The Berber charm of Tunisia’s Takrouna
TAKROUNA, Tunisia - On the side of a 200-metre hill, the Berber village of Takrouna offers a breathtaking view of the tapestry of colours and scenery that surround it.
From the top of the village, visitors can admire the panoramic view of the Gulf of Hammamet and Sousse and look over the vast groves of olive trees that cover the landscape of the Kairouan and Zaghouan regions.
Takrouna, on the Mediterranean littoral 100km south of Tunis and 55km from the tourist resort of Sousse, is very accessible from two major cities of Tunisia.
The Berber village has a history that spans 2,000 years. Its architecture boasts the intricacies and sophisticated details of the Berber culture. Many historians say the village was named after a Berber tribe that immigrated to the region in the eighth century.
“When the Berber tribes settled in Takrouna and chose the summit of the hill to build their town, they put a lot of effort in showcasing their cultural heritage and also worked hard to preserve the natural landscape,” said Haitham Bejraidia, secretary-general of the Friends of Takrouna association.
Bejraidia pointed out Takrouna’s “strategic” position in the region — 50km from Hammamet and 5km from Enfidha — saying that position played an important role in the history of Tunisia.
“Its position at a mountaintop protected the village against attacks, which is why it was chosen by the Berber tribes,” he said. “They could supervise the surrounding areas from such an altitude and anticipate attacks.”
It also played a role in World War II. In 1943, New Zealand forces, led by Lance-Sergeant Haane Te Rauawa Manahi, attacked the perched village, which was occupied by Italian and German forces. Despite losing control after a series of counterattacks, Takrouna was taken and held by New Zealand.
Today the upper part of the town is nearly deserted and the remaining population has settled in the lower half of the village. Yet, even with its empty buildings, the town exudes serenity and peace that enchant its visitors. One can enjoy the different hues of blue as the sky hugs the coastline. Visitors can watch the sun slip beneath the horizon as a majestic silence envelops the decaying buildings of the old village.
Climbing stairs to the top of the hill, visitors marvel at the striking colours and intricate scriptures and symbols that characterise Berber architecture. While some houses are crumbling, others are open for visitors. Some have been turned into shops selling traditional Berber carpets and cafes offering delicious tea and fascinating views.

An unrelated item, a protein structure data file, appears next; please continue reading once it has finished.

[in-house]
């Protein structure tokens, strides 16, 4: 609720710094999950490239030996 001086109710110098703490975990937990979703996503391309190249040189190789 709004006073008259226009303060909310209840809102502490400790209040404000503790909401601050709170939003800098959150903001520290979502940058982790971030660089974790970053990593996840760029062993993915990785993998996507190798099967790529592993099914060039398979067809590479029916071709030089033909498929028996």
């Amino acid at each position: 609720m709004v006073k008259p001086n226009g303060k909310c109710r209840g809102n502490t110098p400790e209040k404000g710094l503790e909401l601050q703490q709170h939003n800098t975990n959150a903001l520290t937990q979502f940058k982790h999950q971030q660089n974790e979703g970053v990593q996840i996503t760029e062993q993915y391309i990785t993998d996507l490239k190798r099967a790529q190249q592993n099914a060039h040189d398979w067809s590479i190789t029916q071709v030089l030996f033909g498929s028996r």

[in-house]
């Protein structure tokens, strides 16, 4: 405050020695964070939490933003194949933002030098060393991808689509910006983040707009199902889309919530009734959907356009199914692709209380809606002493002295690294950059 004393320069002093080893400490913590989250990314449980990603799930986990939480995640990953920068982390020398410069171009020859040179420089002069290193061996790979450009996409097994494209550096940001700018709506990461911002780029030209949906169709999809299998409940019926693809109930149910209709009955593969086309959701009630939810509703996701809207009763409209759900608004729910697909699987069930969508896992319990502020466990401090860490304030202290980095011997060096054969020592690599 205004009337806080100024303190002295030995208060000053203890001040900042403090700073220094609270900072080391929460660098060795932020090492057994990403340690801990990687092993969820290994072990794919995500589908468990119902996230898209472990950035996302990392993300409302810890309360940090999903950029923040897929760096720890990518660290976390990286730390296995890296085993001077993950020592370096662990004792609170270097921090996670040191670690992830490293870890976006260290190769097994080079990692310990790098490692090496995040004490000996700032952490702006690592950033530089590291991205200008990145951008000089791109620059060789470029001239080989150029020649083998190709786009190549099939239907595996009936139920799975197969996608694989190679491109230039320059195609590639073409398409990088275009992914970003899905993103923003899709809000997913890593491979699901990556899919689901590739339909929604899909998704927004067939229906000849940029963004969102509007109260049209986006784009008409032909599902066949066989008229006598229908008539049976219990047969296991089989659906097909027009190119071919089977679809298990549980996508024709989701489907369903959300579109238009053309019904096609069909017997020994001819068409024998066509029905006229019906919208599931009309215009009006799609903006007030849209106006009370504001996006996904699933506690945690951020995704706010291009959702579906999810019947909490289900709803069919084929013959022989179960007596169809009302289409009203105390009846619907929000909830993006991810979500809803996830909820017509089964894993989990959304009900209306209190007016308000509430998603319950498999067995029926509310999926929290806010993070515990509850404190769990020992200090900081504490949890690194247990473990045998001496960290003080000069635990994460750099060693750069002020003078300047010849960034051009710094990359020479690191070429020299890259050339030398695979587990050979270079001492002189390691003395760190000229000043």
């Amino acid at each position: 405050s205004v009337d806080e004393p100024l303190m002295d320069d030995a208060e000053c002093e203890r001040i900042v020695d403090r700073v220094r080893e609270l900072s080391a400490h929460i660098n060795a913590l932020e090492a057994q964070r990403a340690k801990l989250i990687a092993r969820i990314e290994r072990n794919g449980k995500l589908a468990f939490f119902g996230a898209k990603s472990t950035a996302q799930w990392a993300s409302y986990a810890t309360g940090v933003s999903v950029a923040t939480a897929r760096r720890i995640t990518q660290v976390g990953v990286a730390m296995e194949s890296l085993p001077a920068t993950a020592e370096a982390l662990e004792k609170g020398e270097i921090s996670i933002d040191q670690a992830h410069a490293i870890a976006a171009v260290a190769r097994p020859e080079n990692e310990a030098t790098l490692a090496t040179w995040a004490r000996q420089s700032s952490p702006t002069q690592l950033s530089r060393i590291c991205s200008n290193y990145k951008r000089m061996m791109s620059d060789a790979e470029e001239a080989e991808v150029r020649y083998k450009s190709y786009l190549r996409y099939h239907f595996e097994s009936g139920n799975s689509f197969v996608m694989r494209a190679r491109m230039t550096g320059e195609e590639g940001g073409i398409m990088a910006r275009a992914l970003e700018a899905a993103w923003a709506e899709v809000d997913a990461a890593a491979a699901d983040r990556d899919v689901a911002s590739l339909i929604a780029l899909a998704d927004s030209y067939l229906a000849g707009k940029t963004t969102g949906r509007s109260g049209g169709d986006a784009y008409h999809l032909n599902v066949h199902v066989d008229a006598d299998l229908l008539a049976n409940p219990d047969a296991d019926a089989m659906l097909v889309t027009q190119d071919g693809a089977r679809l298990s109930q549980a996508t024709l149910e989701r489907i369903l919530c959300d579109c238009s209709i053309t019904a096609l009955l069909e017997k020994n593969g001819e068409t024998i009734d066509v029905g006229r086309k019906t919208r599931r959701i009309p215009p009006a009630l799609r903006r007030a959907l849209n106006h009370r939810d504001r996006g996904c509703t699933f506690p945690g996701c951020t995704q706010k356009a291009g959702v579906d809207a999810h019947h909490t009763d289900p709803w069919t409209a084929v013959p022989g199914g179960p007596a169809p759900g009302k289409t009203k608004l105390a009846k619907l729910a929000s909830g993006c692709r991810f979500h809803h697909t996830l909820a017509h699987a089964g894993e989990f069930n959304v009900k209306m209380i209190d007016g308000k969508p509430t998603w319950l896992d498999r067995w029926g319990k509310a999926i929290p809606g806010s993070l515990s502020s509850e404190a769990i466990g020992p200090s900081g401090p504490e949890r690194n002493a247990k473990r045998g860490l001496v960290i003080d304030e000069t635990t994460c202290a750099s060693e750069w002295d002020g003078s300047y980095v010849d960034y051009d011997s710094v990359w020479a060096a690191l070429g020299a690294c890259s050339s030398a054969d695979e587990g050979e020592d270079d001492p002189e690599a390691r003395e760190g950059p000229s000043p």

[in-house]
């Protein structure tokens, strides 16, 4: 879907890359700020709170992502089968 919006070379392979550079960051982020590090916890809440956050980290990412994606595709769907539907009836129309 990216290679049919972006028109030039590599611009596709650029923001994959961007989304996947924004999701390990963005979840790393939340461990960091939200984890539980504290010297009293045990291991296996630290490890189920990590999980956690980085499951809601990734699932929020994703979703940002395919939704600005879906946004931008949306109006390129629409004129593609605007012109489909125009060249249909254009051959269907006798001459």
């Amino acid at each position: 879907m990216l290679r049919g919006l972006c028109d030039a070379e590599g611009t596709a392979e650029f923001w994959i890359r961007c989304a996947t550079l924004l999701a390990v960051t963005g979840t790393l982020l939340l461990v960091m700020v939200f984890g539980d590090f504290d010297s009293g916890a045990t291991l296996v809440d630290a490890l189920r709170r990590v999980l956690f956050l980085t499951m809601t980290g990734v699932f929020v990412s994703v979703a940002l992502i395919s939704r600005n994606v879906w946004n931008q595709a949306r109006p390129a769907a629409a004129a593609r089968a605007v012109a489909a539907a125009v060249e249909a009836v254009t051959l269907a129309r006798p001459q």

“When you look at the architecture of the village, you notice different levels. You find the old town, which reflects the tradition and heritage of our country at the time,” Bejraidia said. “You can see from the structures of the buildings and the traditional houses that Tunisian families had close ties and they all lived together. Family members, including uncles and aunts, often lived in close proximity.”
“Despite the effect of time, the architecture of the old city is authentic. It remained the same,” he added. “The old village is preserved as an example of Berber architecture.”
Over the past decades, families in the old village of Takrouna left for other towns in search of jobs and education. However, a few Berber families still live in the town and rely on agriculture, alfa and Berber carpets, which are displayed at the small shops in the upper half of the village.
Takrouna is preserved as a historical site but some fear for certain aspects of the village’s Berber heritage.
“The Berber culture of the village is in the process of extinction as most Berber families that lived here left,” Bejraidia said. “Today, no one left speaks Berber. The last Berber-speaking woman passed away years ago.”
Takrouna’s beautiful Berber buildings are well preserved, however.
The village remains an attraction for Sufis and it has a shrine of one of the renowned Sufis of the Maghreb, Sidi Abdelkader Jilani, the patron of the village. The mausoleum boasts a radiant green dome and is the site of Sufi rituals.
Despite some of the village’s decaying architecture, the mosque of Takrouna remains an attractive part of the cultural heritage of the town.
Bejraidia said the mosque dated to the 1400s and has withstood the effects of time following many renovations.
One cannot pass by Takrouna without exploring its deserted alleys, which provide a break from the bustle of modern cities not far away.
In any day, the village’s hilltop offers visitors a soothing sense of serenity that adds to the cultural enrichment provided by its authentic architecture and heritage.